I get to coach high school basketball. It's the most fun I have in a day. Those are also the two or more hours that I spend working with your son or daughter. There are times when it is still the most fun I have in a day, but not as fun as I know it should be.
One thing that makes coaching less enjoyable is the entitlement that I see more players show. They are entitled to playing time or a certain role on the team because it is their turn as a returning player or upperclassman.
Coaches want and need players who can earn playing time. Sure, there are some players that have an advantage in basketball: the tall, the strong and the highly skilled, but when things are about equal, the attitude and effort player will get the nod. Almost always.
I have played hard-workers over the more talented. I have played kids that are hard to get to know over kids that I really liked. I have played healthy players over sick players. I have played performance over potential, and I have played a great team player over a selfish player. I have played a raw athlete over a more basketball-savvy player.
I cannot, however, think of a time that I played kids at the varsity level that I didn't think were the best in that moment to allow us to compete. Another issue is parent overreach. Parents know that it's not acceptable to complain about playing time. So the "ice-breaker" has to be something else.
Communication: the argument is the coach is a poor communicator and my athlete is confused about why he/she: gets subbed out, starts some games and not others, only plays "in the paint," doesn't have the "green light" on shooting 3s. Team chemistry: this can mean coming in to provide information (for the benefit of team, of course) about something negative that they have heard about another player. It may be pointing out how your athlete really plays better when surrounded by better players. Both conversations come back to playing time. There is rarely a satisfactory resolution, because the problem was not communication or team chemistry. So the frustration continues. As a coach, we celebrate when your kid gets an "A," a driver's license or accepted to college. We attend funerals when a grandparent or parent dies. We call home to check on players after an injury. We ask about homework. We discipline. We remind players to drive safely, get plenty of rest and to eat healthy. e slip meal money to players who don't have any. We correct and instruct after a mistake, and encourage when players struggle in the gym, at home or at school.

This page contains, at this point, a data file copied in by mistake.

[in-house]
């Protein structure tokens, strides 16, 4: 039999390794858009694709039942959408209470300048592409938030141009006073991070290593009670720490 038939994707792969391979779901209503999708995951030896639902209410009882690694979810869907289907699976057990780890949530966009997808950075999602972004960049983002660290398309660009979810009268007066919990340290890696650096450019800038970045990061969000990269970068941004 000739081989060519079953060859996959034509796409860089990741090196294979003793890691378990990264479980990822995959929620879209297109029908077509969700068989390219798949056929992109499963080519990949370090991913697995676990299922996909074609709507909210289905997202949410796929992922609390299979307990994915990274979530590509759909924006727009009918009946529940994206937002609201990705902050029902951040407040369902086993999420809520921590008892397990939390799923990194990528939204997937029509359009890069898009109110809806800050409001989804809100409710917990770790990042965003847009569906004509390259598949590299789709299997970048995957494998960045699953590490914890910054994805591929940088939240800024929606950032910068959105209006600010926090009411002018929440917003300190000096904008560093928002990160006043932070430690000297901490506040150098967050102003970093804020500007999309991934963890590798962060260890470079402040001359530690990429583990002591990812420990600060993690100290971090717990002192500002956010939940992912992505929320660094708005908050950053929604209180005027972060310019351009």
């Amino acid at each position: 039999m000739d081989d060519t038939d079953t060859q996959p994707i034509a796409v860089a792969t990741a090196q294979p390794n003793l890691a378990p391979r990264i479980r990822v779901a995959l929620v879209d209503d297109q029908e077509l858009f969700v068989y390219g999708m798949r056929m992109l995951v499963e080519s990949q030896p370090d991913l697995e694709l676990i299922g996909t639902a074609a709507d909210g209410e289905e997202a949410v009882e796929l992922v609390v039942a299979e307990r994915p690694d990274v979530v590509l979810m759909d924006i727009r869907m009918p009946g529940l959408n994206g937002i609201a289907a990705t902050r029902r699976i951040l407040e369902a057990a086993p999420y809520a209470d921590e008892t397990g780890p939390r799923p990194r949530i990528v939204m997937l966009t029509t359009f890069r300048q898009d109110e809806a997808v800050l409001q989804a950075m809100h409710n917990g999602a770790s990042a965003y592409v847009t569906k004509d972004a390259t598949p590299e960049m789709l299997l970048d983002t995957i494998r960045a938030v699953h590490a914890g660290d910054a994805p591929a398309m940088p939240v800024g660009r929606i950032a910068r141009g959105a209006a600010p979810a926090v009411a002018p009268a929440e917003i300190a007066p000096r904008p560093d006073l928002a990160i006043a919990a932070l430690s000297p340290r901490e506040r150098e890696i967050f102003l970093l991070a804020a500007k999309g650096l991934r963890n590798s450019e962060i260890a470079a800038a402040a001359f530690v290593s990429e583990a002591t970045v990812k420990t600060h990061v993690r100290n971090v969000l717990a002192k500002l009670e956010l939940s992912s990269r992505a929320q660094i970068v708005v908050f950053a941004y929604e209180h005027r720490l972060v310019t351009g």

We don't do it because we have to; we do it because it is part of who we are, and because we really care about your kid.
Hard job. No complaints. Remember, it is still the most fun I have in a day.
Alderman is the assistant girls basketball coach at Fargo South High School.